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Deep Impact wows overflow audience at Cornell's Space Sciences Building

Press Release From: Cornell University
Posted: Thursday, July 7, 2005

By Lauren Gold

ITHACA, N.Y. -- They came -- scientists, students, families, curious teenagers and interested locals -- with the hope that Monday's 1:52 a.m. Deep Impact comet collision would be something worth staying up for.

And it was.

"Spectacular," said Cornell University assistant professor of astronomy Jean-Luc Margot when it was over.

"Cool," agreed Boynton Middle School student Chenga Drury.

The encounter, 552 million kilometers (83 million miles) from Earth, pitted a 370 kg (820 lb) camera-equipped copper probe against the Manhattan-sized comet Tempel 1, with a flyby spacecraft to observe the crash. The mission, part of NASA's Discovery Program, was designed to give scientists a first-time glimpse into the nucleus of a comet.

Organizers hoped 50 people might show up at Cornell's Space Sciences building in the early hours of Monday morning to watch the impact. By 1 a.m., building manager Bill Hoffman estimated the crowd at close to 400. "We never thought we would have this many," he said. Staff members scrambled to open an overflow viewing room on the building's third floor -- but within minutes it was as packed as the first-floor seminar room. "Unbelievable," said Hoffman. "We never expected a turnout like this."

They came, perhaps in part, for the uncertainty of it all. As Tempel 1 bore down on what Jet Propulsion Laboratory scientist Don Yeomans called "our intrepid little spacecraft," no one could predict the outcome with authority.

Some, like physics graduate student Bruno Rousseau, kept their expectations in check. "I think it's just going to go bloop -- and nothing's going to happen," he mused. Others, like Brooktondale resident Steve Mulchahey, were a tad concerned. "I'm fearful that it's going to break apart and change its trajectory," he said.

Peter Thomas, senior research associate in Cornell's astronomy department and Deep Impact team member, assured the audience that the comet's path would not be affected by the impact. But beyond that, he said, "the betting pools go over a wide range of what could happen."

Thomas, who led the event at Space Sciences, watched the NASA TV broadcast between informal presentations and question-and-answer sessions. Margot and physics graduate student John Karcz also spoke.

Chris Hallman/University Photography John Karcz, Cornell University physics graduate student, answers a question about the mission while the crowd at the Space Sciences waits for the impact.Copyright Cornell University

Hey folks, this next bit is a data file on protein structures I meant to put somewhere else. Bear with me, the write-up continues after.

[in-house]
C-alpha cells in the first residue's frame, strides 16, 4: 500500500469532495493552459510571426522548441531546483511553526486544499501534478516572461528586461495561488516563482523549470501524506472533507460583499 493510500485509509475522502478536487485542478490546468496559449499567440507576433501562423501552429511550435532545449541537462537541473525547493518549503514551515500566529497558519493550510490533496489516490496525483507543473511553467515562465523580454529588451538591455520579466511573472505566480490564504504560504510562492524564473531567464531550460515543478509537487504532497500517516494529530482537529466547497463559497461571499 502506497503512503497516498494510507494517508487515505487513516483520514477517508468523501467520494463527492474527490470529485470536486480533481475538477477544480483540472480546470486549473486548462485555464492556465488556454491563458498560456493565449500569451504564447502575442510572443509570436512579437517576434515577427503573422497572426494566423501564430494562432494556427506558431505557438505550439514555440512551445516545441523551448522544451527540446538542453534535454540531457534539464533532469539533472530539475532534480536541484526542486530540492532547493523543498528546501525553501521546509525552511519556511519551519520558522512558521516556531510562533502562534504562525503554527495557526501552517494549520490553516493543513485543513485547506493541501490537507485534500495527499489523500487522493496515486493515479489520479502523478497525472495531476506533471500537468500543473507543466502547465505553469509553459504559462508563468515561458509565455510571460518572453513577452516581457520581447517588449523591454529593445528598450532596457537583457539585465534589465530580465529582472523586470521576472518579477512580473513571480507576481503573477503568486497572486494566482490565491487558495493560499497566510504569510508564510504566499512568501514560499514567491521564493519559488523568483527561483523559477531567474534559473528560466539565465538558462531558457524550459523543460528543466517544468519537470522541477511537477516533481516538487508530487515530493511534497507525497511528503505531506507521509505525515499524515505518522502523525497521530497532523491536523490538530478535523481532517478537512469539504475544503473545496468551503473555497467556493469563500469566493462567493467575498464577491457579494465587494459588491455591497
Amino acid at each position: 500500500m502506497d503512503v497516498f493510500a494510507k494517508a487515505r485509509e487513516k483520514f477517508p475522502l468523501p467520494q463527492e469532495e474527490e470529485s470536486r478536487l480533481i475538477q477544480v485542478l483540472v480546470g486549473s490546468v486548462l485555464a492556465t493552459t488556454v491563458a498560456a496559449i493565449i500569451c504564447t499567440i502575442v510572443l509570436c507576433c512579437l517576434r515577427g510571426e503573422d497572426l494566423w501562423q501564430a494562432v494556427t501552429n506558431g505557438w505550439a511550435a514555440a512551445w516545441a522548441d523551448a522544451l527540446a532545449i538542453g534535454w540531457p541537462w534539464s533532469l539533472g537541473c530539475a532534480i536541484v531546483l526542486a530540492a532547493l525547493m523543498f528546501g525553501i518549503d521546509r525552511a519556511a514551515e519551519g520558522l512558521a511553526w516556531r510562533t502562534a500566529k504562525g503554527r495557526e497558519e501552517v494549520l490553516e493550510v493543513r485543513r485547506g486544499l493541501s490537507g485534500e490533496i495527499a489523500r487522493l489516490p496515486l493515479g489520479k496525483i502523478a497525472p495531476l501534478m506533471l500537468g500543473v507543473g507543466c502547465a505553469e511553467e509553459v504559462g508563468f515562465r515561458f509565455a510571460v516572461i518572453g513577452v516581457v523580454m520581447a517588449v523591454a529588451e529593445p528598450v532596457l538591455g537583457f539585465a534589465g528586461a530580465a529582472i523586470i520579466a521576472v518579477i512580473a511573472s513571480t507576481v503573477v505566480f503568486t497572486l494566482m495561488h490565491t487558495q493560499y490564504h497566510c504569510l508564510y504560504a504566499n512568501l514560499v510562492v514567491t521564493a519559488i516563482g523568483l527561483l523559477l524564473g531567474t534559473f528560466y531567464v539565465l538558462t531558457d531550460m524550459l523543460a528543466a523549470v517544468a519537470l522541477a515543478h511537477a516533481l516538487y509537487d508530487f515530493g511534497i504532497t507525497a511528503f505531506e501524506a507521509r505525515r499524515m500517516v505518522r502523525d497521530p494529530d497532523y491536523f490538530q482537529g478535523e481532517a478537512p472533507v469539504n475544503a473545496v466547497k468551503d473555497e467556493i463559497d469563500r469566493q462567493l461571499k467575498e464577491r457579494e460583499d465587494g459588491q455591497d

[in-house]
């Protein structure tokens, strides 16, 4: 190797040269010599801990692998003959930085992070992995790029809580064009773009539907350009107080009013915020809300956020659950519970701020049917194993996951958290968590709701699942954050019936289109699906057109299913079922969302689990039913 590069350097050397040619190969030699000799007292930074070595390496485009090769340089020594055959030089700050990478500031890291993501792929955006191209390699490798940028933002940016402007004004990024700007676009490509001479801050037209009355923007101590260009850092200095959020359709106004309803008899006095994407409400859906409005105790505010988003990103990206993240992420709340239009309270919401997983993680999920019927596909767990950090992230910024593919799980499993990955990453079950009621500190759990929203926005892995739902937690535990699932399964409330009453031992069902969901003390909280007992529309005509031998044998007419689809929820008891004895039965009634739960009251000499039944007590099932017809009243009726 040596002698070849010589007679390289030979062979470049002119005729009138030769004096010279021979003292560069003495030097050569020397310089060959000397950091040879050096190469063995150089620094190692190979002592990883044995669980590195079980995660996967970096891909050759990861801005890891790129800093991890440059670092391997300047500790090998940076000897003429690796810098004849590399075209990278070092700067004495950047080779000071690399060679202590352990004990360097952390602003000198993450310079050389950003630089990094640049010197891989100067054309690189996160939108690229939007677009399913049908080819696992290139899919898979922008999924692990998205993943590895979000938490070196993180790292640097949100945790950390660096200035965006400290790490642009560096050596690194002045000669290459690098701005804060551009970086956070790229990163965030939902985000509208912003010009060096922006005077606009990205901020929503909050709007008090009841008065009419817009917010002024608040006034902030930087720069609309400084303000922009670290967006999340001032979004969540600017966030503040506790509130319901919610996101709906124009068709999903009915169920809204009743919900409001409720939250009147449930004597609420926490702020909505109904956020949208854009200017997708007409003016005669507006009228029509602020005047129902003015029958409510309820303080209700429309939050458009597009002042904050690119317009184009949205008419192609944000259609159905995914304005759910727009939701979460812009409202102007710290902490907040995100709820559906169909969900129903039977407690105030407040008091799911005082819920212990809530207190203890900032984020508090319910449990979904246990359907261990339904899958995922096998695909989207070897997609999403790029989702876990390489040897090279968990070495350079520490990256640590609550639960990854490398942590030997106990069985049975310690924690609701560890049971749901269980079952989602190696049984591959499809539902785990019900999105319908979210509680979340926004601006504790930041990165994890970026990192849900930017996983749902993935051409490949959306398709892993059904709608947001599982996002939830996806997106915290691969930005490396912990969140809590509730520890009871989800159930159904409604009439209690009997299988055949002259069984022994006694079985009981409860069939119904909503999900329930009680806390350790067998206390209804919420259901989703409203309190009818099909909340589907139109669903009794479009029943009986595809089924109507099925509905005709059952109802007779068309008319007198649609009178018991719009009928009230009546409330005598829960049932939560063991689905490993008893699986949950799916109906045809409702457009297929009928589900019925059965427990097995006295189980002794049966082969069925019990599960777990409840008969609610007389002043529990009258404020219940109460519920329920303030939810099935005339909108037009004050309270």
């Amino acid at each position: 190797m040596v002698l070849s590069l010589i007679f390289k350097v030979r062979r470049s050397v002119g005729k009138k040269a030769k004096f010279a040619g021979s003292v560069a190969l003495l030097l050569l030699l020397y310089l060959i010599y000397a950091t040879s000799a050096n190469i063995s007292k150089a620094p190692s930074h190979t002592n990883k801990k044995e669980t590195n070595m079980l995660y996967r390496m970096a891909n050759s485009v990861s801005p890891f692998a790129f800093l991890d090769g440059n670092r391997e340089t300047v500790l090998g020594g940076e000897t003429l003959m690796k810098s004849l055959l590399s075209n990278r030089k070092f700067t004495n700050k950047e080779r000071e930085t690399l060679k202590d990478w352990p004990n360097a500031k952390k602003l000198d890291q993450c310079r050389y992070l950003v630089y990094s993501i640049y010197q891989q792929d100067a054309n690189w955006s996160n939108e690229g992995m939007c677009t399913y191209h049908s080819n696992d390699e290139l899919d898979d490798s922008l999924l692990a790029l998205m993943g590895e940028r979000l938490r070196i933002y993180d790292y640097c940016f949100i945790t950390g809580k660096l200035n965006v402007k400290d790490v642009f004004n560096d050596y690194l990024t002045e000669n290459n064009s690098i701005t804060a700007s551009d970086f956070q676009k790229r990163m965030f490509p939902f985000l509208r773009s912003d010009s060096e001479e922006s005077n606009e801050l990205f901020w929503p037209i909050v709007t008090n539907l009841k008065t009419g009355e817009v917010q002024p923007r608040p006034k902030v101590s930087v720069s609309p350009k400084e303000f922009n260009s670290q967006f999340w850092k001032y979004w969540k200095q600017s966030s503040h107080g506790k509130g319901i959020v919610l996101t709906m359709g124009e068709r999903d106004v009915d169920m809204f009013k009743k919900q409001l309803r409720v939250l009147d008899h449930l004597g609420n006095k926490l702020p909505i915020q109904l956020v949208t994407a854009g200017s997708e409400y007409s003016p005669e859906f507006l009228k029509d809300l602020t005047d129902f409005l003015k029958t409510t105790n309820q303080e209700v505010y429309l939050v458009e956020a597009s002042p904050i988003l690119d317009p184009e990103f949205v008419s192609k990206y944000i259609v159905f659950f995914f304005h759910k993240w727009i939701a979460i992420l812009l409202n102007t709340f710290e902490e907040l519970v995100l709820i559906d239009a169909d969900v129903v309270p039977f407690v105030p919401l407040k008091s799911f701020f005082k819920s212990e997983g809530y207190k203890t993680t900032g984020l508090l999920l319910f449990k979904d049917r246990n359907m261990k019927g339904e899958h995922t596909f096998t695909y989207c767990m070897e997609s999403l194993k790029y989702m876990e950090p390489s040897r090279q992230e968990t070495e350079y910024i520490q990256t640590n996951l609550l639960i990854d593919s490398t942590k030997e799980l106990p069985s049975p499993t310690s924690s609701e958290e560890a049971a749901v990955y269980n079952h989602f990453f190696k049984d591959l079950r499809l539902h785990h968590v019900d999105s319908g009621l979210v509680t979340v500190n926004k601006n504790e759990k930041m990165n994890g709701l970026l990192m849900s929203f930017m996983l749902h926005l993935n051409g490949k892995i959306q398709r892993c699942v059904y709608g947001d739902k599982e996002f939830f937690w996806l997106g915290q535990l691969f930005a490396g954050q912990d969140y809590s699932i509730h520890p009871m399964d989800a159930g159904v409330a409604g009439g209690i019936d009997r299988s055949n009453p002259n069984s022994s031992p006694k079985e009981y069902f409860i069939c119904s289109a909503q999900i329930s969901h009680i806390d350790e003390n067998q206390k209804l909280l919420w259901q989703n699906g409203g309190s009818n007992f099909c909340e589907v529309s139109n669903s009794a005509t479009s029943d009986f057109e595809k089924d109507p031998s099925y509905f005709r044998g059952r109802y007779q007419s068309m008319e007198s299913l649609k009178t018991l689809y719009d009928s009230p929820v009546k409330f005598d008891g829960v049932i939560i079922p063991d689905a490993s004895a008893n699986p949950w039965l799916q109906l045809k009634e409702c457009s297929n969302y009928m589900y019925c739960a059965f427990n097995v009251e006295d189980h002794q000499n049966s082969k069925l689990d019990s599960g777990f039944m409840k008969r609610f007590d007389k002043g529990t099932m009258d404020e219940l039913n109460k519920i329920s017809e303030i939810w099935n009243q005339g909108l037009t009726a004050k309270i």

Near the front of the room, Zachary Holbrook, 8, slept with his head on his father Jay's lap.

At T minus 20 seconds, the room quieted. Jay nudged Zachary, who sat up and gazed, a bit glassy-eyed, at the projection screen.

The first pictures, taken by the doomed probe seconds before it was demolished, were clear and detailed, showing bumps and distinct circular patterns on the comet's surface. Then, the flyby spacecraft took over, sending back images of the brilliantly-lit comet with a giant poof of debris shooting out at the impact site.

Between comet shots, the broadcast showed giddy team members cheering at the mission control center in NASA's Jet Propulsion Laboratory. The Space Sciences crowd echoed the cheers.

Astronomers are interested in comets because they've changed very little since the formation of the universe. With information from Deep Impact's data collectors -- the flyby spacecraft's High Resolution Instrument (which includes a camera and infrared spectrometer) and Medium Resolution Instrument, as well as the impactor's camera -- scientists hope to learn more about the comet's composition and density.

In the coming weeks, Thomas and astronomy department chair Joe Veverka will analyze the images and use them to construct three-dimensional maps of Tempel 1. Veverka watched the impact from JPL.

Michael A'Hearn, professor of astronomy at the University of Maryland, is principal investigator for the mission. The University of Maryland is responsible for mission science, and project management is handled by JPL. The spacecraft was built for NASA by Ball Aerospace & Technologies Corporation in Boulder, Colo.

As the action wound down around 3 a.m., Molly Lebowitz, an undergraduate in the College of Engineering, searched for friends and prepared to leave.

A successful night, she noted. Satisfying.

"I was thinking it was going to be kind of anticlimactic," she said. "But it was good. Chalk one up for the humans."

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